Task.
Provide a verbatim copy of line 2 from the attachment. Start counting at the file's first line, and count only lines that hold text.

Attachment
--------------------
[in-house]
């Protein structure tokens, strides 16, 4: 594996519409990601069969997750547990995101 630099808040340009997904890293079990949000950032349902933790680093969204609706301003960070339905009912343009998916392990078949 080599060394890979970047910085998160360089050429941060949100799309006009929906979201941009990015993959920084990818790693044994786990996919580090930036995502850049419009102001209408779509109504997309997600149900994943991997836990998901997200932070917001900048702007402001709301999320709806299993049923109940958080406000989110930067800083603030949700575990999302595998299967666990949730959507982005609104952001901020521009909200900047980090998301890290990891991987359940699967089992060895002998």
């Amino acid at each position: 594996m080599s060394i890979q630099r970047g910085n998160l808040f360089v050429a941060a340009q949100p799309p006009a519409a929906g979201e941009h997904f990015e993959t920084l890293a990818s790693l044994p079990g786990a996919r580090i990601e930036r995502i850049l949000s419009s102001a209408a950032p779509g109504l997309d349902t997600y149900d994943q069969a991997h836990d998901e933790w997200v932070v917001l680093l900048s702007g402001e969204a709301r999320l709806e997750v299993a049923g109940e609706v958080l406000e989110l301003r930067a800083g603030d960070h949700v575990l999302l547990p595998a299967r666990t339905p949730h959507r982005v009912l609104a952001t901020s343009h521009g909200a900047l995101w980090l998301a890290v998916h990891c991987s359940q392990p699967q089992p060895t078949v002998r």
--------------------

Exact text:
């Protein structure tokens, strides 16, 4: 594996519409990601069969997750547990995101 630099808040340009997904890293079990949000950032349902933790680093969204609706301003960070339905009912343009998916392990078949 080599060394890979970047910085998160360089050429941060949100799309006009929906979201941009990015993959920084990818790693044994786990996919580090930036995502850049419009102001209408779509109504997309997600149900994943991997836990998901997200932070917001900048702007402001709301999320709806299993049923109940958080406000989110930067800083603030949700575990999302595998299967666990949730959507982005609104952001901020521009909200900047980090998301890290990891991987359940699967089992060895002998």